There is a need for a simple, inexpensive detection device which is easy to install and which is able to detect intrusions and obstacles in a defined area as well as to provide other functions such as determining the position of the barrier and the velocity of the barrier movement when used with a barrier movement operator.

BRIEF DESCRIPTION OF THE DRAWINGS

FIG. 1 shows a barrier system having a pattern light source and detector;

FIG. 2 shows a light beam pattern in absence of an obstacle adjacent to the defined area;

FIG. 3 shows a second arrangement for producing and sensing a light pattern with an obstacle in the defined area;

FIG. 4 shows an image of a light pattern in presence of an obstacle;

FIG. 5 shows an embodiment which includes light beam pattern on a side portion of the door opening;

FIG. 6 shows projection of a light pattern on a floor at an opening and sensing apparatus in a housing of a barrier movement operator; and

FIG. 7 illustrates observing a defined area through which a pattern is projected.

DESCRIPTION

A system for detecting an object may comprise an optical source projecting a pattern across a defined area and producing a light pattern; a digital imaging device, which may be a CCD camera, for detecting the light pattern produced by the optical source projection, and a controller responsive to detected patterns over time to identify obstructions to barrier movement. The controller may comprise a memory with a stored image of a non-obstruction pattern which may be compared to periodicly scanned patterns. The CCD camera is installed at an off-set angle from projecting device. The pattern may be straight line in absence of an object in the defined area and when the object enters the defined area and the straight line pattern of the light beam is changed when an object enters the defined area and changes the pattern of the light beam produced by the laser device, the controller senses the difference between the image of the pattern stored in the memory and the digital representation of the pattern detected by the imaging device, and a signal is sent to an alarm unit.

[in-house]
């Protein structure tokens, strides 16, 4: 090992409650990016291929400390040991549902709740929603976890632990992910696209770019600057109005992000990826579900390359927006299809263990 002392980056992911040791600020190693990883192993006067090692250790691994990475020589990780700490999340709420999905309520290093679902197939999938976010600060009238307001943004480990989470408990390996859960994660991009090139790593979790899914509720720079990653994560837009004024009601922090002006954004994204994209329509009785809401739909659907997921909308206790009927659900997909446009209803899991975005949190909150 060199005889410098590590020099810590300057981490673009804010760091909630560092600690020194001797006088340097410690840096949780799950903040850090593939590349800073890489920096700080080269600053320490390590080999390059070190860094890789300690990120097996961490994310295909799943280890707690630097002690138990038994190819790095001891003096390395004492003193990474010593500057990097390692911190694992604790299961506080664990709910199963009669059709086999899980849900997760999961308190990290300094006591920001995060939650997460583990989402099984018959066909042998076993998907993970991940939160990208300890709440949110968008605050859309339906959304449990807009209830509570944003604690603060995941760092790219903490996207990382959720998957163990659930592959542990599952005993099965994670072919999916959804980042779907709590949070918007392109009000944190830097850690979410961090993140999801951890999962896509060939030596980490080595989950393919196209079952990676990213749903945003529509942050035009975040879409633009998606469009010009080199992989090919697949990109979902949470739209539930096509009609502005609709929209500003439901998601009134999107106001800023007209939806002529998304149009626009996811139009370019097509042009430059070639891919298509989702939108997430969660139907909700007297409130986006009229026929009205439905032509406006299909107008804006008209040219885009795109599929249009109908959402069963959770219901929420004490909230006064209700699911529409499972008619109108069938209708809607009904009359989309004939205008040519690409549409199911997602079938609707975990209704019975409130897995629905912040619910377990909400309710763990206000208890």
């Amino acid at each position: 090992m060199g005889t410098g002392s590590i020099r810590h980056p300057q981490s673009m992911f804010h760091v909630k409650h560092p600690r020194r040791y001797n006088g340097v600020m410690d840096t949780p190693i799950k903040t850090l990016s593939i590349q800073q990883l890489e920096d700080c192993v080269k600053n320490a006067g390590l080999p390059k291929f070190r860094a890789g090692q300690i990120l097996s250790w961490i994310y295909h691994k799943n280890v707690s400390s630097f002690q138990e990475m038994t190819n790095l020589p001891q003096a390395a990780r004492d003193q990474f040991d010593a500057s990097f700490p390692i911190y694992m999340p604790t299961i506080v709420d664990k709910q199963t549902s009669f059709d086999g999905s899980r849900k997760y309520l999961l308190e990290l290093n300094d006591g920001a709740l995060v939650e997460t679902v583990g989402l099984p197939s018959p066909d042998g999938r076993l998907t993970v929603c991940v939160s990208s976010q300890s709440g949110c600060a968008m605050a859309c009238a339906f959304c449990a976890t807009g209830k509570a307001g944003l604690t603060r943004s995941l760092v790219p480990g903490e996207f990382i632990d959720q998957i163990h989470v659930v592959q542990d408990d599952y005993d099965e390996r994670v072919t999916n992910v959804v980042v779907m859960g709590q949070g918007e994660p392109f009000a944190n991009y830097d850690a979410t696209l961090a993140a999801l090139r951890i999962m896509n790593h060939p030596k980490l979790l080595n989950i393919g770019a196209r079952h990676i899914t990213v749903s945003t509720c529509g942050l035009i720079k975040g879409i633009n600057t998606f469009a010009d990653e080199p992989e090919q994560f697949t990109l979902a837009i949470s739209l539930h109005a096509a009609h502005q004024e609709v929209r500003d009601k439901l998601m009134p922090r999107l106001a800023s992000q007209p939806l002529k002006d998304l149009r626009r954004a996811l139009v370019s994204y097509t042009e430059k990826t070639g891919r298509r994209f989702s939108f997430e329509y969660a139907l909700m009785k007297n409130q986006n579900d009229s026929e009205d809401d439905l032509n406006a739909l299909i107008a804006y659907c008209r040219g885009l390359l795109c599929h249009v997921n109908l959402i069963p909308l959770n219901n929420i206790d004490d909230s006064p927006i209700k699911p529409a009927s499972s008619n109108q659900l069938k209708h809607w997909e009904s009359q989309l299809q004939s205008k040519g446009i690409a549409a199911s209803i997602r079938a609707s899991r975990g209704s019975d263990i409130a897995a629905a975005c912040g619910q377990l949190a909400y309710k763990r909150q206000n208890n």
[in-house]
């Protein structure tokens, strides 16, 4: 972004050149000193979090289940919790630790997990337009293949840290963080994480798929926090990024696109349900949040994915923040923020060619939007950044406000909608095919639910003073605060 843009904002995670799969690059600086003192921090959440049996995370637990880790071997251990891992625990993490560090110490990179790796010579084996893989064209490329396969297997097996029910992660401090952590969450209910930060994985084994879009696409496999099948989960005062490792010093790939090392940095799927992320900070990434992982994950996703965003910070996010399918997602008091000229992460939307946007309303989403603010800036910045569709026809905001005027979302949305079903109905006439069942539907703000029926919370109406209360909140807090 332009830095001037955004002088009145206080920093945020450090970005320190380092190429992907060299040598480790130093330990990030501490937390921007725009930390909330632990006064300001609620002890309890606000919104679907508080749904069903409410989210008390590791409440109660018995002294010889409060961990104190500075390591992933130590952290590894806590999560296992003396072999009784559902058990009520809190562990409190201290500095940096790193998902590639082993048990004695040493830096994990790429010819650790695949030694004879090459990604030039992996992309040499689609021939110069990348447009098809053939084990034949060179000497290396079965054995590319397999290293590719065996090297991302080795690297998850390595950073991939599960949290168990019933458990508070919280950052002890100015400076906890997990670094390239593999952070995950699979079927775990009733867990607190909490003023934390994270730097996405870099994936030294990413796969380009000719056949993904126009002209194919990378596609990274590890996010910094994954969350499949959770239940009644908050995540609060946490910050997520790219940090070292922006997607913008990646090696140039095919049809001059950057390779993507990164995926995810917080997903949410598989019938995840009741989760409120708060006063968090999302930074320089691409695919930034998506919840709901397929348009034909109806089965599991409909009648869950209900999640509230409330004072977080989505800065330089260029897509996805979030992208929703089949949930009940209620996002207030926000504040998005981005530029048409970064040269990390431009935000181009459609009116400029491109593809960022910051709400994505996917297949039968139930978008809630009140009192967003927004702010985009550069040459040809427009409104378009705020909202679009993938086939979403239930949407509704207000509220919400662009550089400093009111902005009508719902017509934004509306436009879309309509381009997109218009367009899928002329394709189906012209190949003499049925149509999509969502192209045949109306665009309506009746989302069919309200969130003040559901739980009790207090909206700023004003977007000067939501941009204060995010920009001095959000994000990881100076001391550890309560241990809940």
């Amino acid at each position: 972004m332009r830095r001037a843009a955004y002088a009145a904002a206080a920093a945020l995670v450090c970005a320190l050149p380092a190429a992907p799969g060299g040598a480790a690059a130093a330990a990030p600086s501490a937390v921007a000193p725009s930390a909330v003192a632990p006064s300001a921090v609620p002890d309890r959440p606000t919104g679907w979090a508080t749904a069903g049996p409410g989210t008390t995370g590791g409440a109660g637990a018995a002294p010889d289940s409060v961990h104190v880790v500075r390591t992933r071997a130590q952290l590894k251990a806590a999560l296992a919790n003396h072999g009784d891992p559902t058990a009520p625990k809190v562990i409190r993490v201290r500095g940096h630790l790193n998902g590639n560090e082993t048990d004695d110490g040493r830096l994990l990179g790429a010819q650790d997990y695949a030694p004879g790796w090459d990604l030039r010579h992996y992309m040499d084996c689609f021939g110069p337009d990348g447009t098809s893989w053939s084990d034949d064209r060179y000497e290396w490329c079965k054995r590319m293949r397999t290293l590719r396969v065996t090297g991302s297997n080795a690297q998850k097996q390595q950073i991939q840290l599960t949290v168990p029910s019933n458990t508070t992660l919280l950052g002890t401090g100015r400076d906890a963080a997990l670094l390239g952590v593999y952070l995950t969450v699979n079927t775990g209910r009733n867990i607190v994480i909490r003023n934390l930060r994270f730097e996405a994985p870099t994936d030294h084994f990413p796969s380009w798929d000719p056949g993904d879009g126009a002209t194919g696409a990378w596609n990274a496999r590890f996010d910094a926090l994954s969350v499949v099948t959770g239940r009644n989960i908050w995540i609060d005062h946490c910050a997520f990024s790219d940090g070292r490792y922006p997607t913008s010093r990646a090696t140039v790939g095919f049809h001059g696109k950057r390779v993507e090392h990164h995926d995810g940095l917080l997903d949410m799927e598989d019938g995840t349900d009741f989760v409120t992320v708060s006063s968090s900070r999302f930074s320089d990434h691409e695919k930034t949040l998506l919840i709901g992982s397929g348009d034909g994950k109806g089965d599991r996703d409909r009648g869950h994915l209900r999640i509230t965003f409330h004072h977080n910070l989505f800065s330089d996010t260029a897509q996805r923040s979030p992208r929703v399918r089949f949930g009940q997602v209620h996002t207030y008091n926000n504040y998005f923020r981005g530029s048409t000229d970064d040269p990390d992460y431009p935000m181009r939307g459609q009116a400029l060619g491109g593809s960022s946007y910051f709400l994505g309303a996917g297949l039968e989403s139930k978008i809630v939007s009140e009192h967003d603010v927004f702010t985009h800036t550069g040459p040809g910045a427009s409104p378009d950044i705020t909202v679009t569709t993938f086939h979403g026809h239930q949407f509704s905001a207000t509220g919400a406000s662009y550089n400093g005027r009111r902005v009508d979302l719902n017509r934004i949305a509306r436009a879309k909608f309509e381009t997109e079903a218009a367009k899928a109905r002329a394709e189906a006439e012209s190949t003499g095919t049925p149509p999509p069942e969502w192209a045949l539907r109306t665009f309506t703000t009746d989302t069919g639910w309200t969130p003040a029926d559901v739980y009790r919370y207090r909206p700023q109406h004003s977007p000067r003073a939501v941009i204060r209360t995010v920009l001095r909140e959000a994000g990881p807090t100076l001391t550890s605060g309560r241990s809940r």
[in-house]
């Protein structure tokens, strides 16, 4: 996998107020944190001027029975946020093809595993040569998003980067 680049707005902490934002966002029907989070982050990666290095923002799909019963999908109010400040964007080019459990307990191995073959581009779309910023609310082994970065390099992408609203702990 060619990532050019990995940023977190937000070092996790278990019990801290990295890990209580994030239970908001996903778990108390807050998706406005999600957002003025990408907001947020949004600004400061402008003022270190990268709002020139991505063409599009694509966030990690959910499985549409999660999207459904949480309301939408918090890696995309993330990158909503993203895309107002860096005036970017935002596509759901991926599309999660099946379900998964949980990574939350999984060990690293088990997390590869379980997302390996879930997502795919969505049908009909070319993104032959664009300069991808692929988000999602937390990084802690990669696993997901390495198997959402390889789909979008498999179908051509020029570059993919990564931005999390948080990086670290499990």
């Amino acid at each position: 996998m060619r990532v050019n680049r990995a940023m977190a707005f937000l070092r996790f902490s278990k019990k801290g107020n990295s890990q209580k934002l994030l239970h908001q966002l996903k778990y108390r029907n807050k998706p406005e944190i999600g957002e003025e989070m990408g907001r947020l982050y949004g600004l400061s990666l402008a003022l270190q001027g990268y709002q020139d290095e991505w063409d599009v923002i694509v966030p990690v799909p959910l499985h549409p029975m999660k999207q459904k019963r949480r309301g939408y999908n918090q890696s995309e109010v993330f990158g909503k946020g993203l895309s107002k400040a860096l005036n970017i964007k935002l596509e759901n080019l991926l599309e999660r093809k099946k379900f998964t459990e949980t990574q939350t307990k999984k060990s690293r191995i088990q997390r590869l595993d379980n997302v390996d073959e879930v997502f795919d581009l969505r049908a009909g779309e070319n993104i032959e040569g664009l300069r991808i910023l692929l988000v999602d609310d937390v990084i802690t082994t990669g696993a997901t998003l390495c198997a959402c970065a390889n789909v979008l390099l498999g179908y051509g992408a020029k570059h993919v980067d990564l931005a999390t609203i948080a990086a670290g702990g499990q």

A method of detecting an object in a defined area using a pattern source and a digital imaging device may comprise steps of: shining the pattern source across the defined area and producing a light pattern; detecting an image of light pattern by a digital imaging device at an off-set angle to the pattern source generator; and periodically comparing the newly detected patterns with previously detected patterns. The system of the present invention may be also employed by a barrier operator for moving a barrier along a barrier path between open and closed positions to detect obstacles to the barrier movement. The barrier operator comprises a pattern source generator shining a pattern across the barrier path; a digital imaging device for recording a pattern produced by shining the pattern across the barrier path; and a controller for sensing when the pattern produced by the source is changed by presence of an obstacle, and generating an obstacle detection signal in response thereto. An alarm may also be connected to the controller for actuation by the controller when the pattern produced by the source shining across the path varies from the original pattern.

The system for detecting obstacles includes a pattern source device such as a scanning laser and a digital imaging device such as CCD camera.

FIG. 1 shows a system for detecting an obstacle in a defined area using a pattern source such as a scanning laser in the path of a movable barrier, such as a garage door. The garage door opening is scanned by a light pattern from a pattern source 10 mounted in such a location to easily illuminate the garage door opening for detection of obstacles in the way of the moving garage door. The pattern source 10 is installed in a location which allows coverage of the garage door opening, and may, for example, be installed above the garage door (FIG. 1), on the head unit of the garage door operator, or mounted on the garage wall or ceiling (FIG. 3), etc. The pattern source 10 contains at least one light source, which projects a beam pattern of laser light 20 across the door opening. Although the light from pattern source 10 shines through much of the door opening 12′, such pattern is largely invisible in the opening due to the transparency of the air and, in absence of an obstacle, creates a straight illuminating line 15 on the lower surface of the garage door opening. The light reflected from the lower surface of the garage door opening is viewed from an angle by a CCD camera 30.